How to Start an E-commerce Business

Last updated May. 19, 2023 by Charles Zemub


How to Start an E-commerce Business That Makes Money

The process of creating, managing, and scaling up an e-commerce business is the same as any other business.

Starting an e-commerce business is hard, but so is starting any other business. What you need is the right information, mindset, and tenacity to follow through. Setting up an e-commerce business now is way easier than in the past few years.

The concept of e-commerce revolves around selling goods, products, and services with the Internet as the medium of exchange.

Online shopping is advancing greatly over recent years and poses a great opportunity for business owners to break the location barrier and launch their business globally.

Unlike brick-and-mortar business, online business is more flexible, and affordable, and provides the means for business owners to reach a larger audience.

With all being said, the main aim of this article is to guide you through the entire process of setting up, managing, and growing your business’s online presence.

At the end of the article, you’ll have lots of information about what you need to start a successful e-commerce business in 2021 plus a free review of 5 great e-commerce builders that I personally recommend. Read on till the end.

What is e-commerce?

Sometimes known as internet commerce or electronic commerce, e-commerce simply means the process of buying and selling products, services, goods, and other similar transactions on an online platform.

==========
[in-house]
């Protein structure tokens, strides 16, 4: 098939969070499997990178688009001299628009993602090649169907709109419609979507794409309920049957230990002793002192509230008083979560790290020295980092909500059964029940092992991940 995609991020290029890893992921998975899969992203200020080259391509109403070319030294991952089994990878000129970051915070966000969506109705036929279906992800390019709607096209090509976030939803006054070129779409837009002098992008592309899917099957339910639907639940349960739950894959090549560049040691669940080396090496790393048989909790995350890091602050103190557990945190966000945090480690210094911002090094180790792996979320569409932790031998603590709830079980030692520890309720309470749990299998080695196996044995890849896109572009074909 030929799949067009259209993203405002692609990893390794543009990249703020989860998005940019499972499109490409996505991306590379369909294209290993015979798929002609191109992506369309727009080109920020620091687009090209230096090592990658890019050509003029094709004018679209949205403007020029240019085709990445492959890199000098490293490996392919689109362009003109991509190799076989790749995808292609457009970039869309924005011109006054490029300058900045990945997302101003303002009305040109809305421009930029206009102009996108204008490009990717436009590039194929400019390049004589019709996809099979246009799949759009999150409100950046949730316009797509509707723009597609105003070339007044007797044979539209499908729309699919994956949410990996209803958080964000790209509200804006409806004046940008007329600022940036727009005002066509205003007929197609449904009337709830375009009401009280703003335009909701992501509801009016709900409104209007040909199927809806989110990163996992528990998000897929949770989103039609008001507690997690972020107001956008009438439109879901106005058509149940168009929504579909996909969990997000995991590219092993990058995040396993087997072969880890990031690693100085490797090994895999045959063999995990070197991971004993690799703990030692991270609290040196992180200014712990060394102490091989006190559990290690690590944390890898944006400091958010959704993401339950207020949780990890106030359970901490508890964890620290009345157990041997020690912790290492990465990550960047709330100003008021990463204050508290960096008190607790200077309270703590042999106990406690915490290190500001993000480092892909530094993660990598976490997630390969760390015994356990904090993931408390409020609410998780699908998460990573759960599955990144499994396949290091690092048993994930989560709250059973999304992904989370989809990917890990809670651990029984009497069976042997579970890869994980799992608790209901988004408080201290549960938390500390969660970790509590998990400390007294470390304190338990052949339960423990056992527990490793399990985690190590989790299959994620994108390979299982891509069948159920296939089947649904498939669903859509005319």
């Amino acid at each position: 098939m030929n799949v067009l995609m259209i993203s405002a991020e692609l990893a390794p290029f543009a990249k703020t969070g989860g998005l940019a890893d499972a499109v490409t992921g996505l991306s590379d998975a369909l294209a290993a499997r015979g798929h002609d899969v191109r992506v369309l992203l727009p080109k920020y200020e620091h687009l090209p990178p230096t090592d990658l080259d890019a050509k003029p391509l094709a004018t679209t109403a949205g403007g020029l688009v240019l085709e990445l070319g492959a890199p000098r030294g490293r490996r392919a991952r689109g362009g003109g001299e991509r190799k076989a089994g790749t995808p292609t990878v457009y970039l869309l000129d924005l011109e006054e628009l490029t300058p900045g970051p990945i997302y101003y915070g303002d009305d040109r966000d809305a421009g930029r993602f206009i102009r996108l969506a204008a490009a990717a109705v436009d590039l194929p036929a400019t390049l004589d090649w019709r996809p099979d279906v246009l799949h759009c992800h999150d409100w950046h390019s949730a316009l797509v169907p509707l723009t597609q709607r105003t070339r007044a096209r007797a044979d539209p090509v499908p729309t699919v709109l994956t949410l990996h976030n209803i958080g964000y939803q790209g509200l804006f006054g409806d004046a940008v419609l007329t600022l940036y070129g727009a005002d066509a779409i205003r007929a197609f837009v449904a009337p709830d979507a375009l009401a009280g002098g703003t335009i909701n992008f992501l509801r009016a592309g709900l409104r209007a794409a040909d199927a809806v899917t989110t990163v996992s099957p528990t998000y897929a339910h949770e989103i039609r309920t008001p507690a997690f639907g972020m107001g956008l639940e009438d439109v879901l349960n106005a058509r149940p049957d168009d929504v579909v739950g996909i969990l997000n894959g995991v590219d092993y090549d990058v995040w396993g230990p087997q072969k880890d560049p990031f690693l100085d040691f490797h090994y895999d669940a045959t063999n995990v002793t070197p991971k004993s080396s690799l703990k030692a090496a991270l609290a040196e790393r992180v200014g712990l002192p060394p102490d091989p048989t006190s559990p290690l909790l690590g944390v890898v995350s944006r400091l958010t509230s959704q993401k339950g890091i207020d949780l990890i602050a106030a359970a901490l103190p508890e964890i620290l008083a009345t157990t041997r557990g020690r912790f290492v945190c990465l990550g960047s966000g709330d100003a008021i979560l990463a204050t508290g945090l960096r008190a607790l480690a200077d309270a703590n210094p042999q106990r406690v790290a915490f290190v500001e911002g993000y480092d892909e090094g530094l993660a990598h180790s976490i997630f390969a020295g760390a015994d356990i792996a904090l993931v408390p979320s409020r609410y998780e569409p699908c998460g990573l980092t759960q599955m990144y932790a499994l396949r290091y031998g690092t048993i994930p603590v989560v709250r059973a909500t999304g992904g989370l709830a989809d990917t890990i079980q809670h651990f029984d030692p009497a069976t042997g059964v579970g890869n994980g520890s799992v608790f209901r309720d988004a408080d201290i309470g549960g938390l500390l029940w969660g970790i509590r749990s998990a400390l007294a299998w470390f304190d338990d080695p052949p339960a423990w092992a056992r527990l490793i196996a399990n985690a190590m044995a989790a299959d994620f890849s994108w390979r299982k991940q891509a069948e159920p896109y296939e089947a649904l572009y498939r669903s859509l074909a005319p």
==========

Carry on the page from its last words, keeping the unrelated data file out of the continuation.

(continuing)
A simpler way to view e-commerce is as a non-physical marketplace (the internet), where you can sell physical products.

Many people use e-commerce and e-business interchangeably which is wrong, as the two are different entities. Online business (or e-business) refers to all aspects of operating an online business while e-commerce focuses on the buying and selling part.

The first-ever record of an online transaction was on August 11, 1994, when a man first sold a copy of a musical CD by the popular American band “Sting” to a friend through his website “NetMarket”.

This was the start of a multi-billionaire industry that has now become an essential means of easy and quick business transacting through online stores and marketplaces.

Many solo entrepreneurs, SMBs, freelancers, and even large corporations have reaped a lot of benefits through e-commerce, with results that are not possible with the traditional brick-and-mortar business type.

Here’s how to start an e-commerce business that makes money:

Finding an item to sell

The first thing you should do before attempting to sell something is to find what you would sell in the first place. You need an in-depth understanding of the niche, marketplace, and the product you want to sell whether via an online medium or face-to-face with a customer.

You also don’t want to try to sell something that most people don’t want to buy. Follow market trends, study your target audience, find out their primal needs, and base your product on these.

This is one of the most important things you should take note of before jumping into the world of e-commerce.

Many people skip this process which is why most e-commerce businesses struggle and eventually fail.

I’ll be discussing below a step-by-step simple process that you can use to determine the right product for your market.

  • Evaluate your idea: You already have a product idea you want to market, the question is, do you know if that item or product will sell? Do your homework, and find out whether people are buying the product, why, where, and how they made those purchases.
  • Find your product: Once you’ve finally decided on that high-demand product, your next task would be to fashion out a means of having your product readily available for sale. Later on in this post, you would discover different ways you can get your items, with the pros and cons involved in each method of acquisition.